Employment is Up & Bitcoin is Down. Our Focus is On Neither.

08/06/20

Savings and Bitcoins

A lot has happened in the week gone by that has both annoyed us and confirmed our suspicions about this very strange period. A common trader refrain, “Sell in May and go away”, reflecting quiet market activity in the summer months, is of course to be ignored in 2020. 

Cryptocurrency is made up of many elements

Squeezing the “bits” out of Bitcoin

After breaching the all-important $10,000 level during the week, Bitcoin dropped in price in a 20-minute flurry of activity that left it treading water at around $8,500. Why? Because somebody didn’t do their sums. Anyone looking at the futures volume and the relative cost of funding would have seen that a squeeze was coming. 

To avoid too many large swings, the crypto market cleverly requires future contract buyers to pay future contract sellers a small fee for holding the position. Normally this is minimal, but when one side gets too aggressive this fee rises incrementally to a point where positions have to be dumped to avoid excessive fees. The Bitcoin market was long (more buyers than sellers) 75%, which confirms our long term view of the appetite for rising prices so, despite the fall, our position remains bullish.

Ethereum permissioned Blockchain accepted by Fed as LIBOR alternative.

In response to a query from Senator Cotton (R -Arkansas), U.S. Federal Reserve Chairman Powell confirmed that as the financial community moves away from the use of LIBOR, an Ethereum permissioned blockchain may be allowed to replace it. This is important for two reasons.

Apart from the acceptance by the Fed of the value and utility of the cryptocurrency infrastructure, it also allows for a quicker transition from LIBOR, a rate-setting mechanism we have never liked. This transition should have a fundamentally positive affect on credit around the world once bedded in.

Pomp Calls It. Cryptocurrency, Gold, and the Stock Markets.

A tweet we noticed from the famed cryptocurrency evangelist put us in mind of last week's article where we argued that the Dow Jones index was untethered from reality. Nice to see we are not the only ones shouting about this idiocy.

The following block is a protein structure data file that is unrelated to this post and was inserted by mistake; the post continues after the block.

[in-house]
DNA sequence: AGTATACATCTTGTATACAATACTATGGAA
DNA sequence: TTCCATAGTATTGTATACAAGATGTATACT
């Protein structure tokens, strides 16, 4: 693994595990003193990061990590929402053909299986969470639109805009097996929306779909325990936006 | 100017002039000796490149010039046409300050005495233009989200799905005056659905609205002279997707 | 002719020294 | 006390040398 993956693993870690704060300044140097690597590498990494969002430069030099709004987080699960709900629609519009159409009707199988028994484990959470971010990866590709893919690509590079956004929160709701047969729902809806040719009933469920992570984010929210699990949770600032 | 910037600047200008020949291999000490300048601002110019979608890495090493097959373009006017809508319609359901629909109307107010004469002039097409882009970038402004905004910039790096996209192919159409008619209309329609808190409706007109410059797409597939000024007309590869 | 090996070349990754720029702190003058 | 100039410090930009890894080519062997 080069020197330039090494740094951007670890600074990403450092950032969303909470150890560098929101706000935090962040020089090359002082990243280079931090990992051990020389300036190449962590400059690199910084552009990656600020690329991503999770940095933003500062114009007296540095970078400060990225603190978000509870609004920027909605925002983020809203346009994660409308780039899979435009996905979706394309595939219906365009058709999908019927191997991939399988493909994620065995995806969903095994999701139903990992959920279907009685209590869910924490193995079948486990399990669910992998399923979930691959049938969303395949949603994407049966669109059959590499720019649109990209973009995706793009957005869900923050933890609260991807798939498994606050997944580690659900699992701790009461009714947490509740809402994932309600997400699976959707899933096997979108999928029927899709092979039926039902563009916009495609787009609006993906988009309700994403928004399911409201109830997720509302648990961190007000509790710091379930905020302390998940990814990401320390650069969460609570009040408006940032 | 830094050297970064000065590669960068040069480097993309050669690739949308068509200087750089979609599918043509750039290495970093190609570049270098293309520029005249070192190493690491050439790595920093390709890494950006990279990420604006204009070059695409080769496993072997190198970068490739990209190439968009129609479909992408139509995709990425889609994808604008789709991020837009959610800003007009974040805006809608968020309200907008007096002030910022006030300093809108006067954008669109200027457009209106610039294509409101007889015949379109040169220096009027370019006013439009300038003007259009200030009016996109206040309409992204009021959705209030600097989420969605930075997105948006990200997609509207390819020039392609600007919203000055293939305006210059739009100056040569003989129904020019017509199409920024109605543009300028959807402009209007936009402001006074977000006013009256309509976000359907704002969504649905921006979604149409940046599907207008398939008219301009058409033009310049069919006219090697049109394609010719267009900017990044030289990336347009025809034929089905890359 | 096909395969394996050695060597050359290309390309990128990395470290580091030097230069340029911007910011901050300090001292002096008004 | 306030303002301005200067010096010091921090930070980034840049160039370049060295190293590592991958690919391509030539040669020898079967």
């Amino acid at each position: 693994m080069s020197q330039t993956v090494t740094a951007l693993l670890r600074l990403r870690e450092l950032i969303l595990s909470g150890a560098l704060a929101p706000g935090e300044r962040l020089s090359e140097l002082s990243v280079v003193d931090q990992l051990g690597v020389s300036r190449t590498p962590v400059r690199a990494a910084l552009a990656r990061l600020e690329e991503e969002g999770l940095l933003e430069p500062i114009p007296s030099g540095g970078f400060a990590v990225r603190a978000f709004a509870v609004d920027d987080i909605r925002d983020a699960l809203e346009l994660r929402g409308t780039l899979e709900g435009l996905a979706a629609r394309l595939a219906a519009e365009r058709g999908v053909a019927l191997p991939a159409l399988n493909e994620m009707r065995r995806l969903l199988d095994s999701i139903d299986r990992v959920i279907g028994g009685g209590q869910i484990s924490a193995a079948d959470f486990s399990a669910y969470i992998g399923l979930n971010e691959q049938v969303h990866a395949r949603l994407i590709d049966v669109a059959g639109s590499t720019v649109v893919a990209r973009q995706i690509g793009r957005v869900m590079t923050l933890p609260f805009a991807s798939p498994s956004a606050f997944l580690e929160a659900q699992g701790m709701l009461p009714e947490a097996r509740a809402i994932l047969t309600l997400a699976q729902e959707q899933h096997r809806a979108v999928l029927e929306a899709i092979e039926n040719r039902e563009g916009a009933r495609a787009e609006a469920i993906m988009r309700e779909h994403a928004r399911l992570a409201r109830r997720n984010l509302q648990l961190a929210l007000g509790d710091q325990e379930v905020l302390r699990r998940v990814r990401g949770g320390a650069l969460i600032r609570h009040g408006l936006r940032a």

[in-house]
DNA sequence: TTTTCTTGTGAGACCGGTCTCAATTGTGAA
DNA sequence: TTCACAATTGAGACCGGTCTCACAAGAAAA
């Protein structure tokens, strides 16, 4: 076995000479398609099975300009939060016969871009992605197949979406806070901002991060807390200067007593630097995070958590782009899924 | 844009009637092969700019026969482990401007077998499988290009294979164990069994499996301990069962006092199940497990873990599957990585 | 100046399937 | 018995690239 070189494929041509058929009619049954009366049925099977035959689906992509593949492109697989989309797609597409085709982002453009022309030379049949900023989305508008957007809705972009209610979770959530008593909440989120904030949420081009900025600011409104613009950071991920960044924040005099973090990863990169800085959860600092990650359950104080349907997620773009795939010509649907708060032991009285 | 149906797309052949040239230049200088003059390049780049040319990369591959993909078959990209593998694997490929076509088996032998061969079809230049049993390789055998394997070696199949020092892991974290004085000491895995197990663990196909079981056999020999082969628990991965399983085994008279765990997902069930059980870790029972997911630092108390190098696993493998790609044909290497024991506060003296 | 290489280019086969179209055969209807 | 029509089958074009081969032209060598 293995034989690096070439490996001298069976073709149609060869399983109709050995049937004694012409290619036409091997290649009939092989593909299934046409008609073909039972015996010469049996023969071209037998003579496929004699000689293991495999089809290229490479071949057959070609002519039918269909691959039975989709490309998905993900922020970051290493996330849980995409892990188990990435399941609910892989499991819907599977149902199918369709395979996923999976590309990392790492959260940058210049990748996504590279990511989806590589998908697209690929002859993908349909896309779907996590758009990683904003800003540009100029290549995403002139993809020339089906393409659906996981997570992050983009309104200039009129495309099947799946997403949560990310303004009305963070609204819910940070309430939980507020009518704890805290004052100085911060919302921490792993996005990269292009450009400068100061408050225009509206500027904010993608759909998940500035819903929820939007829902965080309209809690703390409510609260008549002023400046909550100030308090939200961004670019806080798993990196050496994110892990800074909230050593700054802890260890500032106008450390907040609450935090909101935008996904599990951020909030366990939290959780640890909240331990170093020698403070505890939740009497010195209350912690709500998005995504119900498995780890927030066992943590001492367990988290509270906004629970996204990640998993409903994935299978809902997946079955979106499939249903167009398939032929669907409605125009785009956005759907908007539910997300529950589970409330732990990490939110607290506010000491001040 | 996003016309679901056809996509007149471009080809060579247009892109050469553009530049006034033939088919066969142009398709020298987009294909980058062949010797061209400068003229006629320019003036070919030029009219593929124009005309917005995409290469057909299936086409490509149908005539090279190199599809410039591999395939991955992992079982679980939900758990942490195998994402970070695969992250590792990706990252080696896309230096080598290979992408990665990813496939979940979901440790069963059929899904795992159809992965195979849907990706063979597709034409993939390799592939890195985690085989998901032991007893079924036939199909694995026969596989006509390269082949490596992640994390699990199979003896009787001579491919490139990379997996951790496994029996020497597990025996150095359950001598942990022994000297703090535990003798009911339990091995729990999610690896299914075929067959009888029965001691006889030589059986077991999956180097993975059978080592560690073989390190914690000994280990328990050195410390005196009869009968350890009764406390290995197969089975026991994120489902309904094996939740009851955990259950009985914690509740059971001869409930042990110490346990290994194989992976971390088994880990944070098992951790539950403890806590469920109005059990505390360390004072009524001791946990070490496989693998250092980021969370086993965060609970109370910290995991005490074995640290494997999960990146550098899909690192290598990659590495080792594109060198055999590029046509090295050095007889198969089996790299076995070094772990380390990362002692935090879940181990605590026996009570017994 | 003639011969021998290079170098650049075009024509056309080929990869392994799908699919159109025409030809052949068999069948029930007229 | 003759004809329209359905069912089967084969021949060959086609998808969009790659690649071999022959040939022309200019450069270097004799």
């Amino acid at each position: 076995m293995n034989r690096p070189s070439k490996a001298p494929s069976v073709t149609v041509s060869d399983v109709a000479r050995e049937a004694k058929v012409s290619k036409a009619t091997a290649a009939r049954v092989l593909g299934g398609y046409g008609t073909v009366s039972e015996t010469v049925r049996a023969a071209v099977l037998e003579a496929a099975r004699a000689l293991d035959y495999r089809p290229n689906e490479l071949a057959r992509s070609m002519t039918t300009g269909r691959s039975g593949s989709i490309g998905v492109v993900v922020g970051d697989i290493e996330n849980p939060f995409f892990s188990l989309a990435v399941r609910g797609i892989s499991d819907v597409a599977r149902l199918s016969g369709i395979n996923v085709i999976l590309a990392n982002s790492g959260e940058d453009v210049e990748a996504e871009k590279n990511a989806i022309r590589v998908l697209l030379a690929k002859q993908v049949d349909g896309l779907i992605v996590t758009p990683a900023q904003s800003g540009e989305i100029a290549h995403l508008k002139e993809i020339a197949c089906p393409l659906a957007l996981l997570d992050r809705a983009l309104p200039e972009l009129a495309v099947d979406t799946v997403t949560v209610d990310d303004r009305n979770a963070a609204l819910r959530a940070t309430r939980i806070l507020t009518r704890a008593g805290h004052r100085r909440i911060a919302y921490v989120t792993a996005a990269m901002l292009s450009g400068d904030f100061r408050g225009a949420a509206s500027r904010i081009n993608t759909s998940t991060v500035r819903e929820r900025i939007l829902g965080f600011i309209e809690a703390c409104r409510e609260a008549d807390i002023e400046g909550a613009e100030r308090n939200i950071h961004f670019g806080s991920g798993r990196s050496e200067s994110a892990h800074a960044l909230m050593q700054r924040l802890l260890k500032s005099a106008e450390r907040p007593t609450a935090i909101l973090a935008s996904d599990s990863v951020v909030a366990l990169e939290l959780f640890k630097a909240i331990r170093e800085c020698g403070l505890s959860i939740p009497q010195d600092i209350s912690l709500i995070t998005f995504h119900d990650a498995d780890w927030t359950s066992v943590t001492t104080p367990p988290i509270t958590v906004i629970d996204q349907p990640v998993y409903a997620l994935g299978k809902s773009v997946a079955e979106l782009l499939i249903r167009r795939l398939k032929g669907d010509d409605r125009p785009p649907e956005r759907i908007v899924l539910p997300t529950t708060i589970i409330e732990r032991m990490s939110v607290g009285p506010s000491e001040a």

tweet

U.S. Employment goes up, confusing the experts. Not us, we weren’t watching it anyway.

The U.S. employment numbers were surprisingly good last week and of course it’s always positive to see more people working. However, the rocks look different when you are going back down the mountain, and in this new economy, it’s not just the rocks that are different but the entire mountain. 

Financial commentators go to their key indicator bags regardless of context and spout whichever wisdom they feel will attract more eyeballs. We would prefer to look at reality. We had flagged personal savings' statistics in our last article, but to see stock market gains from these levels on better than expected employment numbers just pushes us further to argue that the market does not reflect reality. Yours, mine, or anyone else’s. 

The chart below details the level of personal savings of U.S. citizens. We assume this is being replicated around the world. We do not believe this is caused by any absence of outlets to spend their money but rather a deliberate, intentional act. Until there is a concrete improvement to future health outcomes, this number could continue to rise, increasing the chances of US Dollar devaluation and depression. We don’t know if it will happen, but we are not going to ignore the possibility.

Chart representing the amount saved in USD each month in the U.S.

What we’ll watch in the week ahead.

Sinovate, an open-source crypto, will list on ProBit this week, giving us a good gauge of market appetite. Wednesday's U.S. Mortgage Applications, Inflation, and Central Bank Meeting announcements will be of particular interest along with EU indicators throughout the week. It will be interesting to see if expectations that were shot through last week in the U.S. are replicated in Europe. 

The Author works exclusively for Xcoins.com and has spent almost 20 years in trading rooms from New York & London to Dusseldorf & Sydney.

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